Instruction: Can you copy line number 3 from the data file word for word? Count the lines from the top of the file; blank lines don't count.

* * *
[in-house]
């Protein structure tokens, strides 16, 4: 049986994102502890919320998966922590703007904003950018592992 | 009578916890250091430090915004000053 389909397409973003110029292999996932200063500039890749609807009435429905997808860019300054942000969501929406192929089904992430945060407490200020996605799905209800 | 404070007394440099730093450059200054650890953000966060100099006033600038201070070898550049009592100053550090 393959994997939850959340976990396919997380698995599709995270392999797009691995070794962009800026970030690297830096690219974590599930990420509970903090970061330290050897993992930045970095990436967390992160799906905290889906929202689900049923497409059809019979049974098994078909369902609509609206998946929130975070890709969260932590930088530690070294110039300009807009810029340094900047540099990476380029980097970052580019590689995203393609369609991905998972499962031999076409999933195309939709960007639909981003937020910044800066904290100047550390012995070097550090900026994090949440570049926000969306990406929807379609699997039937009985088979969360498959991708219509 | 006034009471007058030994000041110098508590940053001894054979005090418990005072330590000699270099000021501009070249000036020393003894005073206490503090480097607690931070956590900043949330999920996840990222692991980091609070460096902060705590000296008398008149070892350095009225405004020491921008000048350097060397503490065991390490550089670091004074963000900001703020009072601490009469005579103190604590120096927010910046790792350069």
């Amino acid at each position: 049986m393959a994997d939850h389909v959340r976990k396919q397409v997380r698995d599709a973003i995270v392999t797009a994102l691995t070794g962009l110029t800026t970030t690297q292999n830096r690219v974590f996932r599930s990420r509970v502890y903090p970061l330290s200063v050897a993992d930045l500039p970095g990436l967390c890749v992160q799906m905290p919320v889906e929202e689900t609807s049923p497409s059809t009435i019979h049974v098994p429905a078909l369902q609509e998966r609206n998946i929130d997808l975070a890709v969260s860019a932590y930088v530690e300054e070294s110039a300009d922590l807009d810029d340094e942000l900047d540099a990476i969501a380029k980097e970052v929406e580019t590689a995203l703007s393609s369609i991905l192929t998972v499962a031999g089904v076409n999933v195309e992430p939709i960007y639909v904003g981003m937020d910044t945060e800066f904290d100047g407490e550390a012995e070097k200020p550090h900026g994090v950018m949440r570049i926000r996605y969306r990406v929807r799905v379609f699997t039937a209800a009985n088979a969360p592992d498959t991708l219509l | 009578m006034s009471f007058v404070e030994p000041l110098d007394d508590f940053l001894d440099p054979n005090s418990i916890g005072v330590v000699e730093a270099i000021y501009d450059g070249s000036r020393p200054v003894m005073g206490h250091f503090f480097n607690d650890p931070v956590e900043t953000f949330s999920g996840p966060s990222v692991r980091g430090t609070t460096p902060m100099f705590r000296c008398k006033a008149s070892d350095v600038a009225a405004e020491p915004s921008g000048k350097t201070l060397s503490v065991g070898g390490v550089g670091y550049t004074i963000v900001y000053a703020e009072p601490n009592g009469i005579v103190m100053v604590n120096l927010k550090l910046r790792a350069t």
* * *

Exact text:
């Amino acid at each position: 049986m393959a994997d939850h389909v959340r976990k396919q397409v997380r698995d599709a973003i995270v392999t797009a994102l691995t070794g962009l110029t800026t970030t690297q292999n830096r690219v974590f996932r599930s990420r509970v502890y903090p970061l330290s200063v050897a993992d930045l500039p970095g990436l967390c890749v992160q799906m905290p919320v889906e929202e689900t609807s049923p497409s059809t009435i019979h049974v098994p429905a078909l369902q609509e998966r609206n998946i929130d997808l975070a890709v969260s860019a932590y930088v530690e300054e070294s110039a300009d922590l807009d810029d340094e942000l900047d540099a990476i969501a380029k980097e970052v929406e580019t590689a995203l703007s393609s369609i991905l192929t998972v499962a031999g089904v076409n999933v195309e992430p939709i960007y639909v904003g981003m937020d910044t945060e800066f904290d100047g407490e550390a012995e070097k200020p550090h900026g994090v950018m949440r570049i926000r996605y969306r990406v929807r799905v379609f699997t039937a209800a009985n088979a969360p592992d498959t991708l219509l | 009578m006034s009471f007058v404070e030994p000041l110098d007394d508590f940053l001894d440099p054979n005090s418990i916890g005072v330590v000699e730093a270099i000021y501009d450059g070249s000036r020393p200054v003894m005073g206490h250091f503090f480097n607690d650890p931070v956590e900043t953000f949330s999920g996840p966060s990222v692991r980091g430090t609070t460096p902060m100099f705590r000296c008398k006033a008149s070892d350095v600038a009225a405004e020491p915004s921008g000048k350097t201070l060397s503490v065991g070898g390490v550089g670091y550049t004074i963000v900001y000053a703020e009072p601490n009592g009469i005579v103190m100053v604590n120096l927010k550090l910046r790792a350069t």